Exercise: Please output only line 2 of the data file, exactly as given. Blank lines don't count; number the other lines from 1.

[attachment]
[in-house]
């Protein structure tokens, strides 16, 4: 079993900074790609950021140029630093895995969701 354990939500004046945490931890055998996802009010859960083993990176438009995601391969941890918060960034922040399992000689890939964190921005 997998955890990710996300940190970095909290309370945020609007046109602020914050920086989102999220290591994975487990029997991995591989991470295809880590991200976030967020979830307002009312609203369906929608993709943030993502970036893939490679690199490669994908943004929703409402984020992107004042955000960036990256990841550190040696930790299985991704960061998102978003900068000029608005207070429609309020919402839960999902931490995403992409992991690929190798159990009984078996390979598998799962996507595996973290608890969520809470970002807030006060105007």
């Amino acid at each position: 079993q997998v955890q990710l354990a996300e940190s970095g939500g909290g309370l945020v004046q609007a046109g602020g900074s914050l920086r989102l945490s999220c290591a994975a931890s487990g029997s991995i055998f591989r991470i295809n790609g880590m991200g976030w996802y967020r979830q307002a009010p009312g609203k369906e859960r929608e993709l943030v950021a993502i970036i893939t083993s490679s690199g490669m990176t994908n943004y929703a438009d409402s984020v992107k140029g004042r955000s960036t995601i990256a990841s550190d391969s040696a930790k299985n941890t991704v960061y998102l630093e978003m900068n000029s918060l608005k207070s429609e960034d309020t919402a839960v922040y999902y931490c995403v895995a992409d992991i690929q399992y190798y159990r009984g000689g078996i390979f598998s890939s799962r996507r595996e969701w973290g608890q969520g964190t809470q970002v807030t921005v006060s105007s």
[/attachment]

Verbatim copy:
């Protein structure tokens, strides 16, 4: 079993900074790609950021140029630093895995969701 354990939500004046945490931890055998996802009010859960083993990176438009995601391969941890918060960034922040399992000689890939964190921005 997998955890990710996300940190970095909290309370945020609007046109602020914050920086989102999220290591994975487990029997991995591989991470295809880590991200976030967020979830307002009312609203369906929608993709943030993502970036893939490679690199490669994908943004929703409402984020992107004042955000960036990256990841550190040696930790299985991704960061998102978003900068000029608005207070429609309020919402839960999902931490995403992409992991690929190798159990009984078996390979598998799962996507595996973290608890969520809470970002807030006060105007």